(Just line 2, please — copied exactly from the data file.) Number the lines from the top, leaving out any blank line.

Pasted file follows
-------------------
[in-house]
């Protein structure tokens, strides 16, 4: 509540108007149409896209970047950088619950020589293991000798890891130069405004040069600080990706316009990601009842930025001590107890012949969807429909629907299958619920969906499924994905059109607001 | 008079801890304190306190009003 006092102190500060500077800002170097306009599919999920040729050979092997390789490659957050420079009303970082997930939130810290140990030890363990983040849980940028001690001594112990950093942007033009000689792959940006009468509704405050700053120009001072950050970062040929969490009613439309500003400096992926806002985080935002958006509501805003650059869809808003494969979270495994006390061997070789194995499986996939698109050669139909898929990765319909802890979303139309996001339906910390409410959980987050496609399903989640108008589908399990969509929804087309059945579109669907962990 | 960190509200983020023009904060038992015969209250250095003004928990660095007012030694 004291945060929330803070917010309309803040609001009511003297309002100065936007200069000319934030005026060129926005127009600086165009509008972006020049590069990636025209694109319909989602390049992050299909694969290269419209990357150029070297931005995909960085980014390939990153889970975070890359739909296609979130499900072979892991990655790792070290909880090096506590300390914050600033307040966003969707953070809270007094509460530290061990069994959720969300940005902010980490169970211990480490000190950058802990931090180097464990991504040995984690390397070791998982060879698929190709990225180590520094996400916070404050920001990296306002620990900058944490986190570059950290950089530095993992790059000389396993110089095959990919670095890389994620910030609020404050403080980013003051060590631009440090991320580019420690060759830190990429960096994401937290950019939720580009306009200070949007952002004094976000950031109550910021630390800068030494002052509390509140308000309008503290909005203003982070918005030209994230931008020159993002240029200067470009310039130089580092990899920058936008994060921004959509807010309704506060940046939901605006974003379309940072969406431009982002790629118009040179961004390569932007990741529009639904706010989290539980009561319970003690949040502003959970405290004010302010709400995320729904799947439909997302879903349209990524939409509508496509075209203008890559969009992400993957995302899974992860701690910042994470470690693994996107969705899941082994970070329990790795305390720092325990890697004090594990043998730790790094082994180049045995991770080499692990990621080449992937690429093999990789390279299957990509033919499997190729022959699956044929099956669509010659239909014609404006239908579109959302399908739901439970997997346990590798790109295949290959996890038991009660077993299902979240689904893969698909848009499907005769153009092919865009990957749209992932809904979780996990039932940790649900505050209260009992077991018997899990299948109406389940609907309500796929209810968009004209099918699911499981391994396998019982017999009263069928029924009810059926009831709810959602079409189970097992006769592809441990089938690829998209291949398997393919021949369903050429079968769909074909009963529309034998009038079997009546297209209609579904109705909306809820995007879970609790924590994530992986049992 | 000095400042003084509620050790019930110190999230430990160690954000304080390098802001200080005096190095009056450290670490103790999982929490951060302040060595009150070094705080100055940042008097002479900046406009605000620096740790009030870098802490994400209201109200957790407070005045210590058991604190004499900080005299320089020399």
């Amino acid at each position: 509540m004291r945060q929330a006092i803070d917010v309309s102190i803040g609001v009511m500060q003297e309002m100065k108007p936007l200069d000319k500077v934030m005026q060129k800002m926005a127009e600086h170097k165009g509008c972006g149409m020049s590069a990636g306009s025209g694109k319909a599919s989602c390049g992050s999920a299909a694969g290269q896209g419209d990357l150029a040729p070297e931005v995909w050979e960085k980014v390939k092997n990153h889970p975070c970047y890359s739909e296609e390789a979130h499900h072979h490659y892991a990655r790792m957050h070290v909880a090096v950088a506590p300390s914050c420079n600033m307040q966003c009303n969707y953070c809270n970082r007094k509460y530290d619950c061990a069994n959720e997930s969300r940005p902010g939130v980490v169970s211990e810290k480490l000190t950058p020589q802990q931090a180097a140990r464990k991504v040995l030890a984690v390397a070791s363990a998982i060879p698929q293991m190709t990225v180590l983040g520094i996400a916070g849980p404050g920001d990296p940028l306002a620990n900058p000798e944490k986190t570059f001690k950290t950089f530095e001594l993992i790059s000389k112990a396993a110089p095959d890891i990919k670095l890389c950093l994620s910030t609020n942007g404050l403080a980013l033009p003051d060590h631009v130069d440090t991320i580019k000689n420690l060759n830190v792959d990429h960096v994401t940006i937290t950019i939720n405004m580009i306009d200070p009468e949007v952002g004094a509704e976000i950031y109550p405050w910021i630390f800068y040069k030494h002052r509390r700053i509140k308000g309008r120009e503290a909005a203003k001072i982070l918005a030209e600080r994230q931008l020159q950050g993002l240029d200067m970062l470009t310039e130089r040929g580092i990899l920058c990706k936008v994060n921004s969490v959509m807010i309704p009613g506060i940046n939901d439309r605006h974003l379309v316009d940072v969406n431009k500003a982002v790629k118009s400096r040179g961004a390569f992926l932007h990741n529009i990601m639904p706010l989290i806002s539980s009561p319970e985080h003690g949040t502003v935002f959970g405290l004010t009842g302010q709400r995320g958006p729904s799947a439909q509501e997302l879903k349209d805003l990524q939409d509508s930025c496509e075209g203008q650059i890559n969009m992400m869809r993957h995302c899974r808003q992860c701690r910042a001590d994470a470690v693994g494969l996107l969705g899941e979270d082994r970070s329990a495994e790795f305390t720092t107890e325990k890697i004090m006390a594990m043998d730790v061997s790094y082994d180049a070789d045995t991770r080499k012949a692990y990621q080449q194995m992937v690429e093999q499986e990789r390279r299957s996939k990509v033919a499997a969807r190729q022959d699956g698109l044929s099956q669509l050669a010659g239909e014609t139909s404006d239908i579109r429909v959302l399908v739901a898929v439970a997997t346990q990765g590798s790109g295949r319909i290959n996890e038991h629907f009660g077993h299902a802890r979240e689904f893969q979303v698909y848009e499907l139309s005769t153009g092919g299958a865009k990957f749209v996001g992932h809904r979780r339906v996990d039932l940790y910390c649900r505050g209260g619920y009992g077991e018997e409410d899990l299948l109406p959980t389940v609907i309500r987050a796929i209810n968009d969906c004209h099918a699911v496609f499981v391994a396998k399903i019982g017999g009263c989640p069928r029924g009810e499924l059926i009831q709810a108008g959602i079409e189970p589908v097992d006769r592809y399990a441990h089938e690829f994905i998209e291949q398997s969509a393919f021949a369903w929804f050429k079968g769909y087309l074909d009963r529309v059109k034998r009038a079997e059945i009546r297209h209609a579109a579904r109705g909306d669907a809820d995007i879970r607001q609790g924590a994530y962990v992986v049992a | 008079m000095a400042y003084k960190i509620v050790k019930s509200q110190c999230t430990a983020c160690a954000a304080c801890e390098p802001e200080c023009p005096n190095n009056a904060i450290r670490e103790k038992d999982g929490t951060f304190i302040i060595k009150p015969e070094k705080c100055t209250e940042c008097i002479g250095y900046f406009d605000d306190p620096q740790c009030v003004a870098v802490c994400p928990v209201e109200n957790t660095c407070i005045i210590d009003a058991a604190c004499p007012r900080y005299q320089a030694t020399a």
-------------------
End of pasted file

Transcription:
């Protein structure tokens, strides 16, 4: 509540108007149409896209970047950088619950020589293991000798890891130069405004040069600080990706316009990601009842930025001590107890012949969807429909629907299958619920969906499924994905059109607001 | 008079801890304190306190009003 006092102190500060500077800002170097306009599919999920040729050979092997390789490659957050420079009303970082997930939130810290140990030890363990983040849980940028001690001594112990950093942007033009000689792959940006009468509704405050700053120009001072950050970062040929969490009613439309500003400096992926806002985080935002958006509501805003650059869809808003494969979270495994006390061997070789194995499986996939698109050669139909898929990765319909802890979303139309996001339906910390409410959980987050496609399903989640108008589908399990969509929804087309059945579109669907962990 | 960190509200983020023009904060038992015969209250250095003004928990660095007012030694 004291945060929330803070917010309309803040609001009511003297309002100065936007200069000319934030005026060129926005127009600086165009509008972006020049590069990636025209694109319909989602390049992050299909694969290269419209990357150029070297931005995909960085980014390939990153889970975070890359739909296609979130499900072979892991990655790792070290909880090096506590300390914050600033307040966003969707953070809270007094509460530290061990069994959720969300940005902010980490169970211990480490000190950058802990931090180097464990991504040995984690390397070791998982060879698929190709990225180590520094996400916070404050920001990296306002620990900058944490986190570059950290950089530095993992790059000389396993110089095959990919670095890389994620910030609020404050403080980013003051060590631009440090991320580019420690060759830190990429960096994401937290950019939720580009306009200070949007952002004094976000950031109550910021630390800068030494002052509390509140308000309008503290909005203003982070918005030209994230931008020159993002240029200067470009310039130089580092990899920058936008994060921004959509807010309704506060940046939901605006974003379309940072969406431009982002790629118009040179961004390569932007990741529009639904706010989290539980009561319970003690949040502003959970405290004010302010709400995320729904799947439909997302879903349209990524939409509508496509075209203008890559969009992400993957995302899974992860701690910042994470470690693994996107969705899941082994970070329990790795305390720092325990890697004090594990043998730790790094082994180049045995991770080499692990990621080449992937690429093999990789390279299957990509033919499997190729022959699956044929099956669509010659239909014609404006239908579109959302399908739901439970997997346990590798790109295949290959996890038991009660077993299902979240689904893969698909848009499907005769153009092919865009990957749209992932809904979780996990039932940790649900505050209260009992077991018997899990299948109406389940609907309500796929209810968009004209099918699911499981391994396998019982017999009263069928029924009810059926009831709810959602079409189970097992006769592809441990089938690829998209291949398997393919021949369903050429079968769909074909009963529309034998009038079997009546297209209609579904109705909306809820995007879970609790924590994530992986049992 | 000095400042003084509620050790019930110190999230430990160690954000304080390098802001200080005096190095009056450290670490103790999982929490951060302040060595009150070094705080100055940042008097002479900046406009605000620096740790009030870098802490994400209201109200957790407070005045210590058991604190004499900080005299320089020399």